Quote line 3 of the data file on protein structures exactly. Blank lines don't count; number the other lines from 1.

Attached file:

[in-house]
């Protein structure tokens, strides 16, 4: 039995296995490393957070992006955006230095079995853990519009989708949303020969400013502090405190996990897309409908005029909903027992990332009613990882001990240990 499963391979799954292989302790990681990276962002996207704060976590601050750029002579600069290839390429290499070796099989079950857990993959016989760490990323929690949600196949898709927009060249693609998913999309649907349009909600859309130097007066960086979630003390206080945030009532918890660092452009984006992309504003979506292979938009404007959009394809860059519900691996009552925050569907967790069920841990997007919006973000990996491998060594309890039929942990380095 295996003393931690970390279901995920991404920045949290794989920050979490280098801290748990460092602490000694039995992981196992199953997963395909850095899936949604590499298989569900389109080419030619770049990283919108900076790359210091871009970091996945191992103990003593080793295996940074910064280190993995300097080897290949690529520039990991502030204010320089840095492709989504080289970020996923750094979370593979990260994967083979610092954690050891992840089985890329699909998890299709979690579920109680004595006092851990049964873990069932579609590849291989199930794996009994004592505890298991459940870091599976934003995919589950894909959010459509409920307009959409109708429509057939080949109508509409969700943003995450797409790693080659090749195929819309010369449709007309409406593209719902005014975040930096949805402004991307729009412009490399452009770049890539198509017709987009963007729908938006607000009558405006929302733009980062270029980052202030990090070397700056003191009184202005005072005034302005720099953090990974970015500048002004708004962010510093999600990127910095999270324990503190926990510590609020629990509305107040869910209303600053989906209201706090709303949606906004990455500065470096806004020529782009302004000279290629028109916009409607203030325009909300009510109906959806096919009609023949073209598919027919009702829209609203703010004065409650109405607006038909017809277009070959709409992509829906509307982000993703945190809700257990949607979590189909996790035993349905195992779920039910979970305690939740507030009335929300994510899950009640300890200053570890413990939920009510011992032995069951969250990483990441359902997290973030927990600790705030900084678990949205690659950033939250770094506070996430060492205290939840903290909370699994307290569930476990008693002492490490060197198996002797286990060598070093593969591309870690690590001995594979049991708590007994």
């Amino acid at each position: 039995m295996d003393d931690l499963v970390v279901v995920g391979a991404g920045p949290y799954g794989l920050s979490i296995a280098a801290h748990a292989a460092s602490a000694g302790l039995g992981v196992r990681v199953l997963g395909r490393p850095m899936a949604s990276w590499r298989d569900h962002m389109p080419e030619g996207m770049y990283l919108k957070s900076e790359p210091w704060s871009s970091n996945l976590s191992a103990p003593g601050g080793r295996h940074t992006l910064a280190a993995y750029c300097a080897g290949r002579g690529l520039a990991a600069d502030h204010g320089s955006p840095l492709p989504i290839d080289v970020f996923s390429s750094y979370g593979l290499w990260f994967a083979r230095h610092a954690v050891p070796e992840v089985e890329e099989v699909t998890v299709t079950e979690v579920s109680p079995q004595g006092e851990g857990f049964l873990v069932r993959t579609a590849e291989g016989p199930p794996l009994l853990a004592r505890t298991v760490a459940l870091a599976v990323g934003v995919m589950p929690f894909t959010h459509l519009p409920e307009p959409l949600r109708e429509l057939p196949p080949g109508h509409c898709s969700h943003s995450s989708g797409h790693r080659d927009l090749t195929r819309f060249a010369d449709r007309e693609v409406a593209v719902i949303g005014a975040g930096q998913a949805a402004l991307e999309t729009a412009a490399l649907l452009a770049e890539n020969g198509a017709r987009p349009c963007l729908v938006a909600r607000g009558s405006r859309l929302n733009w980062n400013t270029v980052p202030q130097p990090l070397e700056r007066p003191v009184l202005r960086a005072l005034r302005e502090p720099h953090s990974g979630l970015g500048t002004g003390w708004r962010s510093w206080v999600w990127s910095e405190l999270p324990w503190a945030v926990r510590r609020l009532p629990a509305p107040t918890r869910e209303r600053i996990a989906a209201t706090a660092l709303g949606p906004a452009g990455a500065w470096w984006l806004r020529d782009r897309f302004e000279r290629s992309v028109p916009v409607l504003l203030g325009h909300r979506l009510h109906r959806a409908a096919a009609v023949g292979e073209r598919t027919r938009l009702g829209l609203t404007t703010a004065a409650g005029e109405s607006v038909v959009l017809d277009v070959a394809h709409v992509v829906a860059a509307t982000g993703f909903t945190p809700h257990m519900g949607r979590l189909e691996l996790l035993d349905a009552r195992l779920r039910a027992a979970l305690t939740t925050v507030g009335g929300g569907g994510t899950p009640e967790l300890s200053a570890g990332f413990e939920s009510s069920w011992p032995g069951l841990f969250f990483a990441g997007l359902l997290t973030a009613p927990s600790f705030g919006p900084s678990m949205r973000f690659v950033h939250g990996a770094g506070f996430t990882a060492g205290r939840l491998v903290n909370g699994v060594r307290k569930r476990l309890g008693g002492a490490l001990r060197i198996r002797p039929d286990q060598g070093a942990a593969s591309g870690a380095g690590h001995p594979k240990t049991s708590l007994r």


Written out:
């Amino acid at each position: 039995m295996d003393d931690l499963v970390v279901v995920g391979a991404g920045p949290y799954g794989l920050s979490i296995a280098a801290h748990a292989a460092s602490a000694g302790l039995g992981v196992r990681v199953l997963g395909r490393p850095m899936a949604s990276w590499r298989d569900h962002m389109p080419e030619g996207m770049y990283l919108k957070s900076e790359p210091w704060s871009s970091n996945l976590s191992a103990p003593g601050g080793r295996h940074t992006l910064a280190a993995y750029c300097a080897g290949r002579g690529l520039a990991a600069d502030h204010g320089s955006p840095l492709p989504i290839d080289v970020f996923s390429s750094y979370g593979l290499w990260f994967a083979r230095h610092a954690v050891p070796e992840v089985e890329e099989v699909t998890v299709t079950e979690v579920s109680p079995q004595g006092e851990g857990f049964l873990v069932r993959t579609a590849e291989g016989p199930p794996l009994l853990a004592r505890t298991v760490a459940l870091a599976v990323g934003v995919m589950p929690f894909t959010h459509l519009p409920e307009p959409l949600r109708e429509l057939p196949p080949g109508h509409c898709s969700h943003s995450s989708g797409h790693r080659d927009l090749t195929r819309f060249a010369d449709r007309e693609v409406a593209v719902i949303g005014a975040g930096q998913a949805a402004l991307e999309t729009a412009a490399l649907l452009a770049e890539n020969g198509a017709r987009p349009c963007l729908v938006a909600r607000g009558s405006r859309l929302n733009w980062n400013t270029v980052p202030q130097p990090l070397e700056r007066p003191v009184l202005r960086a005072l005034r302005e502090p720099h953090s990974g979630l970015g500048t002004g003390w708004r962010s510093w206080v999600w990127s910095e405190l999270p324990w503190a945030v926990r510590r609020l009532p629990a509305p107040t918890r869910e209303r600053i996990a989906a209201t706090a660092l709303g949606p906004a452009g990455a500065w470096w984006l806004r020529d782009r897309f302004e000279r290629s992309v028109p916009v409607l504003l203030g325009h909300r979506l009510h109906r959806a409908a096919a009609v023949g292979e073209r598919t027919r938009l009702g829209l609203t404007t703010a004065a409650g005029e109405s607006v038909v959009l017809d277009v070959a394809h709409v992509v829906a860059a509307t982000g993703f909903t945190p809700h257990m519900g949607r979590l189909e691996l996790l035993d349905a009552r195992l779920r039910a027992a979970l305690t939740t925050v507030g009335g929300g569907g994510t899950p009640e967790l300890s200053a570890g990332f413990e939920s009510s069920w011992p032995g069951l841990f969250f990483a990441g997007l359902l997290t973030a009613p927990s600790f705030g919006p900084s678990m949205r973000f690659v950033h939250g990996a770094g506070f996430t990882a060492g205290r939840l491998v903290n909370g699994v060594r307290k569930r476990l309890g008693g002492a490490l001990r060197i198996r002797p039929d286990q060598g070093a942990a593969s591309g870690a380095g690590h001995p594979k240990t049991s708590l007994r």